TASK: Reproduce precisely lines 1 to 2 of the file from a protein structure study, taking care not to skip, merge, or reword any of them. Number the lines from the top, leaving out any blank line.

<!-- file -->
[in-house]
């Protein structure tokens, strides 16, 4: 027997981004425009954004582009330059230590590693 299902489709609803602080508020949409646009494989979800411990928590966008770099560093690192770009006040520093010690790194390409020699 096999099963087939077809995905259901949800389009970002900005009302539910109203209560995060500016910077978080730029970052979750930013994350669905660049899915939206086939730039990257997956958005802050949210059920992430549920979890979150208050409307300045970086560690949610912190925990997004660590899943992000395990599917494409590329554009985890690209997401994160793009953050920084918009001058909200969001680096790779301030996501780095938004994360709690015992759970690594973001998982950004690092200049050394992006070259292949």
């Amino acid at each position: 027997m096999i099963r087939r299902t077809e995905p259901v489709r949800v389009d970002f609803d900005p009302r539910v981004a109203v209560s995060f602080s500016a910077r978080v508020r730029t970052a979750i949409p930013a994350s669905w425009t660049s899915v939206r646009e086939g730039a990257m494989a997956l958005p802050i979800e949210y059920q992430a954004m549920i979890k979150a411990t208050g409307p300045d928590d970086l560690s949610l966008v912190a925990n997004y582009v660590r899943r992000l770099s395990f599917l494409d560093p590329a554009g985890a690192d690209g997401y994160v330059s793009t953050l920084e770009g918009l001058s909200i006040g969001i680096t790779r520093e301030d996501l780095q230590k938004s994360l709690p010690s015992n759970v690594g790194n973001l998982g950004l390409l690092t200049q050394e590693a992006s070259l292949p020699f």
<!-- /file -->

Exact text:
[in-house]
């Protein structure tokens, strides 16, 4: 027997981004425009954004582009330059230590590693 299902489709609803602080508020949409646009494989979800411990928590966008770099560093690192770009006040520093010690790194390409020699 096999099963087939077809995905259901949800389009970002900005009302539910109203209560995060500016910077978080730029970052979750930013994350669905660049899915939206086939730039990257997956958005802050949210059920992430549920979890979150208050409307300045970086560690949610912190925990997004660590899943992000395990599917494409590329554009985890690209997401994160793009953050920084918009001058909200969001680096790779301030996501780095938004994360709690015992759970690594973001998982950004690092200049050394992006070259292949």